You’ve heard this almost anywhere. VA loans are one of the most powerful mortgages today, if not the most viable. You might ask what makes VA-backed mortgages so? How are they different from standard, conventional mortgages in the market?
The U.S. Department of Veterans Affairs has been helping eligible veterans of the U.S. Armed Forces become homeowners. Since 1944, over 20 million VA loans have been made to these borrowers, providing access to mortgage credit on more favorable terms.
To weigh just how favorable it is to qualify for VA loans are, let’s compare their features with that of conventional mortgages. Are you ready? Get in touch with a lender today.
Conventional, VA Loans: Who Are They For
In all fairness to conventional mortgages, they are the choice of most mortgage applicants because they’re more readily available but that’s not to say that they are easily accessible.
VA loans, on the other hand, are not for everyone. They benefit Americans, as well as their families, who have served or been serving in the military.
This nature of employment, which could have precluded them from establishing credit for loan qualifying purposes, has been the primary reason behind the creation of the VA loan program.
Comparing VA and Conventional Loans
How do VA loans compare with conventional loans? Take a look.
VA: You can take out a VA loan with no down payment. That’s right. You don’t need to contribute a portion of the home’s purchase price for as long as its sales price does not exceed its market value. This feature alone makes VA loans among the very few remaining mortgages that can be taken out with no down payment.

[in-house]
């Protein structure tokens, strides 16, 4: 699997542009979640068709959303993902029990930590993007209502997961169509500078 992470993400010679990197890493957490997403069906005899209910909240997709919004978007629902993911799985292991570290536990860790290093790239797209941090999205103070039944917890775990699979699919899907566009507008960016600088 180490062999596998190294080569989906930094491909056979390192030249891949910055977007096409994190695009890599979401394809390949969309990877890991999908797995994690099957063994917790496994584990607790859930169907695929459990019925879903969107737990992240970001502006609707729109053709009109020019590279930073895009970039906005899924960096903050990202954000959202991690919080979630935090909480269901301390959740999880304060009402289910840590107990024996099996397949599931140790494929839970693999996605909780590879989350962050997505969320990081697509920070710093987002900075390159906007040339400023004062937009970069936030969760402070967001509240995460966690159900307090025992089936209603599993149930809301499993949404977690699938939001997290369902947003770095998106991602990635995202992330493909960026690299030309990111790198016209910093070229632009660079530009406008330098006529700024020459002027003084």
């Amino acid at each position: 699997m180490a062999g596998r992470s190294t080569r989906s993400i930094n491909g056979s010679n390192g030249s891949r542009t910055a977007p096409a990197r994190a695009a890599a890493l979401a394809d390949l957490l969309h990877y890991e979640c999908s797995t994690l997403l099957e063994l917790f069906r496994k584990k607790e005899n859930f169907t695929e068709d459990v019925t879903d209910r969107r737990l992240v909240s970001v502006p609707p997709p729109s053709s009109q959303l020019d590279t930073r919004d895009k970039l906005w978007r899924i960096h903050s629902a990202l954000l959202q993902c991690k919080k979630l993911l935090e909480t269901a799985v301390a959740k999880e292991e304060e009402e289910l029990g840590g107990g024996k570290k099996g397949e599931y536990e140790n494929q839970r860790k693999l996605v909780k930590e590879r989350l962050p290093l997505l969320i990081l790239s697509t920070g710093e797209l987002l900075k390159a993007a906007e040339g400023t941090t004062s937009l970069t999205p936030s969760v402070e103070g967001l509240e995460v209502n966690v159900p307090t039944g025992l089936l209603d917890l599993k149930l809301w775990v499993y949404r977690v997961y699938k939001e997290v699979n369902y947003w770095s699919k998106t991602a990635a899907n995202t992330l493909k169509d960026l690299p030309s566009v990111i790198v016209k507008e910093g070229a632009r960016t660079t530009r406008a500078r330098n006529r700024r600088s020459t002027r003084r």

Conventional: Standard down payments on conventional loans are 20%. This is to avoid paying mortgage insurance premiums. There are conventional mortgages conforming to Freddie Mac’s or Fannie Mae’s guidelines, however, that can accept down payments as low as 3%.
Clincher: Three percent of $424,100 ($12,723) is still expensive compared to none.
VA: Despite the 0% down payment, VA loans don’t require mortgage insurance payments, which can be an upfront or monthly expense. This makes for more affordable mortgage payments every month.Shop and compare mortgage rates.
Conventional: If your down payment is below 20% or your loan-to-value ratio exceeds 80%, you are to make mortgage insurance payments on your conventional loan. PMI rates vary, so do how they are paid.
Clincher: While not exactly a mortgage insurance, the VA asks a funding fee every time you take out a loan. The basic funding fee is 2.15%. For conventional loans, the mortgage insurance can be dropped when your LTV reaches 78%. You can either contact the loan servicer or the insurance gets automatically cut off.
Both VA and conventional conforming loans follow loan limits set by the Federal Housing Finance Agency. For 2017, the maximum loan limit for a one-unit home is $424,100 for most counties and $636,150 for high-cost counties in the U.S.
Clincher: To be clear, the VA does not set limits on how much a veteran can borrow. It uses the conforming loan limits as basis for how much it can guarantee per loan. As to conventional loans, there are mortgages that exceed the conforming loan limits. They are called jumbo loans and are used for more expensive properties.
VA: Given the government’s backing, lenders can offer VA loans at competitive rates.
Conventional: Rates on conventional loans tend to be higher than on VA loans.
Clincher: In any mortgage endeavor, the best rates are reserved for those with stellar credit.
Generally speaking, VA loans are easier to qualify. They don’t have a credit score requirement, debt-to-income ratio can go as high as 40%, and rates are lower than on conventional loans.
To qualify for a conventional loan, you need a more-than-average credit score. In 2016 alone, the average credit score for conventional loans was 753 per USA Today.Click to See the Latest Mortgage Rates»